SAN FRANCISCO -- Semiconductor stocks began the new year with a dud, thanks to a slew of downgrades from a Wall Street analyst.
Bank of America's Sumit Dhanda released bearish notes some of the chip sector's biggest names Wednesday, including
Advanced Micro Devices
The downgrades dragged down the entire semi sector, with the Philadelphia Stock Exchange Semiconductor Sector Index slipping 3% to 395 -- its lowest level in 16 months.
The news follows weak monthly sales data from the Semiconductor Industry Association on Monday, in which
global chip sales posted the lowest sales growth in at least five years.
Cramer: Ignore the Semi Downgrades
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The seasonally slow first half of 2008, and indications of a modest inventory build of PC motherboards, will limit near term upside for Intel, wrote Dhanda, even though the chipmaker's competitive positioning "has never looked better."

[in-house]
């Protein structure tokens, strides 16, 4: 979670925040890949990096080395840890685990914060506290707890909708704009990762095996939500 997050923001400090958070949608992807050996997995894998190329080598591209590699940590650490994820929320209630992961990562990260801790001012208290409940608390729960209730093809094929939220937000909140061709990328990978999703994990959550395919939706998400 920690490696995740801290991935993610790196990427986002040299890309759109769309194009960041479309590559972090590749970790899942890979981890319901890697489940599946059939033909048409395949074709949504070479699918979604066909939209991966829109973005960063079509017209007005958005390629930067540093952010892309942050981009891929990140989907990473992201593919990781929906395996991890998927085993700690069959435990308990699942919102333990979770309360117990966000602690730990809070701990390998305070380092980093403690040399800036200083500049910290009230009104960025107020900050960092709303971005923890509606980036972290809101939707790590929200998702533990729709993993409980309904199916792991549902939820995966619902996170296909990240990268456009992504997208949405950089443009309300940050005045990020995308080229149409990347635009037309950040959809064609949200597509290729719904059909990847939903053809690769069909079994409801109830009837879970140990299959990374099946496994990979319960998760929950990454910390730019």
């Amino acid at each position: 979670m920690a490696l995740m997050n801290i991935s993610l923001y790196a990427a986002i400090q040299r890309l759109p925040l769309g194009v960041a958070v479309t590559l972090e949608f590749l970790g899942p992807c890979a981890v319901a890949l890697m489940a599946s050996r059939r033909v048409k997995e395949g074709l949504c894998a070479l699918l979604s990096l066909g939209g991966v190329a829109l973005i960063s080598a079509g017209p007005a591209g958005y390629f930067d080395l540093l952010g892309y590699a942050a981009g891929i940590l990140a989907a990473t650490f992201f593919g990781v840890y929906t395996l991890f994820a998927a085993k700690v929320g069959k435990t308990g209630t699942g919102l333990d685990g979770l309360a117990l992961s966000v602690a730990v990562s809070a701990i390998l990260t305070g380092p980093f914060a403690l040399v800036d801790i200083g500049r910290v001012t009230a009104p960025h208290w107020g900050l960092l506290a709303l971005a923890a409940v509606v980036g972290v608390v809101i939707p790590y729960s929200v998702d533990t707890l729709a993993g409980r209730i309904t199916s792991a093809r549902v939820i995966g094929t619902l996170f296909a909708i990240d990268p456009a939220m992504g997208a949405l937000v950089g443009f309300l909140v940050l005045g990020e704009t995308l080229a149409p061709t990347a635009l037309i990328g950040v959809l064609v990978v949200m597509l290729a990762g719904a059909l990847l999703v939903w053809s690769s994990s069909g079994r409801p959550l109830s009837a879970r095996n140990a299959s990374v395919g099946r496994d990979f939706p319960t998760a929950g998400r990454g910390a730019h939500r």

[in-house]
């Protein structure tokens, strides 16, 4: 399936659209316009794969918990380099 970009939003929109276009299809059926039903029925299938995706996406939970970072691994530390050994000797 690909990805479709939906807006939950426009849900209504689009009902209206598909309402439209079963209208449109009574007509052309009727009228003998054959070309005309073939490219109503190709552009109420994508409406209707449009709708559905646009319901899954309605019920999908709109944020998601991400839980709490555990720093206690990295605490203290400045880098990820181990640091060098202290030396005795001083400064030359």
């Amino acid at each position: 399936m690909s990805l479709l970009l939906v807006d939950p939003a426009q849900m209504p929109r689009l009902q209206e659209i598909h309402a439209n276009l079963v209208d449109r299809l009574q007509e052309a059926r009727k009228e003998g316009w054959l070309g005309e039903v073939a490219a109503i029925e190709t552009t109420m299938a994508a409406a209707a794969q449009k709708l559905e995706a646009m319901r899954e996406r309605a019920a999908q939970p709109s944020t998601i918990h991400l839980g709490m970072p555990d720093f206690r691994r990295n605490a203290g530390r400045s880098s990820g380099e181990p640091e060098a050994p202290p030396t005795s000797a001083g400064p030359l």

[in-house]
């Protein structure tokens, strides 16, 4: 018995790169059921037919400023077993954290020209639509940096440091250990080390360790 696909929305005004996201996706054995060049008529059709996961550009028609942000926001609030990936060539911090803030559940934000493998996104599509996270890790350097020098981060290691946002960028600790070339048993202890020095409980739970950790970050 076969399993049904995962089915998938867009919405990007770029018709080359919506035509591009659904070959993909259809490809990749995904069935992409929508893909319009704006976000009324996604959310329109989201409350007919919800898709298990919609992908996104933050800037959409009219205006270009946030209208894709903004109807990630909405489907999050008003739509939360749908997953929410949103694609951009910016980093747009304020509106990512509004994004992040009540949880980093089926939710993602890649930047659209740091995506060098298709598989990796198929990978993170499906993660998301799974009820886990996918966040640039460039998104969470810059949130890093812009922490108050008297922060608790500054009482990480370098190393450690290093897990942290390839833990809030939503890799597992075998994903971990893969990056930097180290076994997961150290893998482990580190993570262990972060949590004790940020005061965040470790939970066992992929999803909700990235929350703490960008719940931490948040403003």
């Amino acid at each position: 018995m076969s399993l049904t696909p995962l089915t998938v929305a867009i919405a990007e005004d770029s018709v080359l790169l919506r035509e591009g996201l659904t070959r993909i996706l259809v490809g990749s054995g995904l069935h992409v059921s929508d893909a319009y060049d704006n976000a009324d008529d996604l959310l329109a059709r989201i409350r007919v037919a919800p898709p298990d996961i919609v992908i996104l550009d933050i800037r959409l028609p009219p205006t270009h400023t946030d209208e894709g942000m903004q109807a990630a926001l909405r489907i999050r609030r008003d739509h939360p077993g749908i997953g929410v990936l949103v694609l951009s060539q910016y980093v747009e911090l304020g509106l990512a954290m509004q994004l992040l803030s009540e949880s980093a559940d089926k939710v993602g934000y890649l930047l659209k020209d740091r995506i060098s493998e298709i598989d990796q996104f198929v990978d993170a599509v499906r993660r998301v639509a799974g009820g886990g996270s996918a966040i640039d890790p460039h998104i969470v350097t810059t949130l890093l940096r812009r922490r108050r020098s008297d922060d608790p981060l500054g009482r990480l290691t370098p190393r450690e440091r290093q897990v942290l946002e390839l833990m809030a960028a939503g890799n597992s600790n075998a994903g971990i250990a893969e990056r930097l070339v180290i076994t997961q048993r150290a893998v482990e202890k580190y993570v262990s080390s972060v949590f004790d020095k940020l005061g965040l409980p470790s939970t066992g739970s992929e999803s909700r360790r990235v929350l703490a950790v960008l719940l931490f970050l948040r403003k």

Dhanda downgraded Intel from a buy to a neutral rating, as he did with Texas Instruments,
were all downgraded from neutral to sell ratings.
Shares of Intel dropped 5.7%, or $1.52, to $25.14 in midday trading, while Texas Instruments fell 4%, or $1.37, to $32.03.
AMD and LSI
-- two of the chip sector's biggest losers in 2007 -- set fresh 52-week lows Wednesday. AMD sank 5.8% to $7.07, while LSI was down 7.3% to $4.92.
Dhanda wrote that despite AMD's steep selloff in 2007, it's still too early to call a bottom on the stock. The company will face even more challenging times in 2008, he said, due to market-share loss, cost structure pressures and optimistic profit margins.
Dhanda now expects AMD to lose $1.26 a share in 2008, instead of his previous estimate of a loss of 76 cents, and puts a $5 price target on the stock.